The same job in the States, where wages would be 10 times higher and rent probably 50 percent greater, would have cost about $3.


  In any theater of operations the peripatetic war correspondents, like the poor, are always with us.
  Here we have our share. They are a strange breed in a way - neither fish nor fowl in the military establishment. Ours vary in types from scholarly Brooks Atkinson, former drama critic for the New York Times to boyish Walter Briggs, eager beaver for the United Press, in whose soul burns an unquenchable thirst to uplift the poor and the down-trodden.
  Under Army Regulations, the war correspondent is entitled to the privileges of an officer and has an honorary rank of second lieutenant conferred on him by the War Department.
  The scribe, although being officially entitled to such privileges, is often looked upon by officers as a minor irritant which requires the dispatch of the first sergeant for the Flit gun. The exception to this is when the correspondent is writing a yarn about the officer in question, in which case he is usually treated like a visiting general from the War Department and must listen to the story of the officer's life in 15,000 well-chosen words.
  Human nature runs true to form even in the Army!
  Although the correspondent may not be the soul of military decorum and may forget to say "sir" when talking to a newly-promoted first lieutenant, he is of intrinsic value to the military establishment. It is through him that the information of what goes on is passed along to the body politic which, in the last analysis, controls the officials, military leaders and bureaucrats who make life for us either a bowl of cherries or canned cod fish.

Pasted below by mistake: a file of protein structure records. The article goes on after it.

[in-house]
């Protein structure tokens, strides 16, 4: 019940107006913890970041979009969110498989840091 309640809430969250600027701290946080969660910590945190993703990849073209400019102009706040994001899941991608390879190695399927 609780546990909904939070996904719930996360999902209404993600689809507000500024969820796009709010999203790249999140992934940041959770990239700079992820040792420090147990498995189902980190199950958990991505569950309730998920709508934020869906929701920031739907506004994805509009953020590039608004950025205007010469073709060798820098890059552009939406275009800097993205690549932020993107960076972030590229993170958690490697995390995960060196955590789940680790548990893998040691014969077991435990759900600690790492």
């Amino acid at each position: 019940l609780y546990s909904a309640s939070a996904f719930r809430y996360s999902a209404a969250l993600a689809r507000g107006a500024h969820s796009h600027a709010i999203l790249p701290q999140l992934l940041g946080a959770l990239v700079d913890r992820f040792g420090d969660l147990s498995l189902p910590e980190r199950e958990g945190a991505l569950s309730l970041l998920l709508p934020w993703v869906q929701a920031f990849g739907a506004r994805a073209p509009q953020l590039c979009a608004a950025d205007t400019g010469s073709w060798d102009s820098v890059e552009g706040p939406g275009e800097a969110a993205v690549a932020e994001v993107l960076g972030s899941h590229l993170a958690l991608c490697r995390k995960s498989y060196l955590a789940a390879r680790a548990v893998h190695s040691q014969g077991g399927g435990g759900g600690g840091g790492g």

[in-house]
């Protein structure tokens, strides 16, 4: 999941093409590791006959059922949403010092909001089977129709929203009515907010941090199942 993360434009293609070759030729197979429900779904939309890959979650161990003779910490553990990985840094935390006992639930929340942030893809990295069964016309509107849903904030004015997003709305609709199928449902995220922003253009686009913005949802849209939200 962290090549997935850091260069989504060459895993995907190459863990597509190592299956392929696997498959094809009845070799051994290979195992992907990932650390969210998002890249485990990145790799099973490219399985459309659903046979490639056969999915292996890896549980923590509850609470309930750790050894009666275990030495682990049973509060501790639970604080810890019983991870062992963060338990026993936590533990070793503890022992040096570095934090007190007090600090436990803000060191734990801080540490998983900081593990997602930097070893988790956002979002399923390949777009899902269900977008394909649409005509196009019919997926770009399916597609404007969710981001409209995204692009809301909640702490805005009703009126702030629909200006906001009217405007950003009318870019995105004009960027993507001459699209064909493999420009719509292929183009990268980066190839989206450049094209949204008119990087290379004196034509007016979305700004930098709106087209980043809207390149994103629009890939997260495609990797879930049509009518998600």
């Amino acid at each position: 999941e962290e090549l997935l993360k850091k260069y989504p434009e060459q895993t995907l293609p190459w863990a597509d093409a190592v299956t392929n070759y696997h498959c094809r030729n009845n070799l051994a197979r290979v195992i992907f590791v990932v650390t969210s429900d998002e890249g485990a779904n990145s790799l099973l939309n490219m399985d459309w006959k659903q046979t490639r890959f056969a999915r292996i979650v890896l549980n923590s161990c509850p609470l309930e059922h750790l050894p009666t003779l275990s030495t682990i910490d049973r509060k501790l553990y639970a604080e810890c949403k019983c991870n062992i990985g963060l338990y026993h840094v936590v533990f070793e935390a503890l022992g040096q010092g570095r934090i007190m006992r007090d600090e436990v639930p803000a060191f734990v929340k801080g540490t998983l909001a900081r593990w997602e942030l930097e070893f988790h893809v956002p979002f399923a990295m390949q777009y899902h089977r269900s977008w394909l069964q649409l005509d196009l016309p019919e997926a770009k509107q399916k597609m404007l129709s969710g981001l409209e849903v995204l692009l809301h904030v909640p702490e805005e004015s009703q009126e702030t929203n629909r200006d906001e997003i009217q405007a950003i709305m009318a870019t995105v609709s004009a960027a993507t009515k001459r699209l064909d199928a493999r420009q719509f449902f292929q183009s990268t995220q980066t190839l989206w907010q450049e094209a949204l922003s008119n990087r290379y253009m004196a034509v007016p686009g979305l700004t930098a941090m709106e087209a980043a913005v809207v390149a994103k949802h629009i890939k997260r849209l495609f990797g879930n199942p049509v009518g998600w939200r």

The policy toward correspondents in this Theater is a liberal one. They are treated as friends of the court and Theater directives have ordered that subordinate commanders give them every cooperation and assistance.
  It is officially recognized that, though he is fundamentally a friend of the court, the correspondent is not a propagandist for individuals, organizations nor even the Army itself. His job is to report our military activities as honestly as military security permits.
  That is usually being done here by correspondents who do not spend all their time sitting about New Delhi or Chungking. One reporter has flown sufficient hours on bombing missions to entitle him to the Air Medal, were he eligible. Others have many times hiked deep into the jungle to get stories from outposts which sometimes seem to have been forgotten in the bigger picture of handling air forces and service troops.
  The correspondent should be treated as a member of the family and not as a step-child lacking a handkerchief.

The C.B.I. Roundup is a weekly newspaper published by and for the men of the United States Army Forces in China, Burma, and India, from news and pictures supplied by staff members, soldier correspondents, the United Press and the War Department. The Roundup is published Thursday of each week and is printed by The Statesman in New Delhi, India. Editorial matter should be sent directly to Lt. Floyd Walter, Rear Echelon Hq., U.S.A.F. C.B.I., New Delhi, and should arrive not later than Monday in order to make that week's issue. Pictures must arrive by Sunday and must be negatives or enlargements. Stories should contain full name and organization of sender.

JULY  29,  1943    

Adapted from the original issue of CBI Roundup

Copyright © 2015 Carl Warren Weidenburner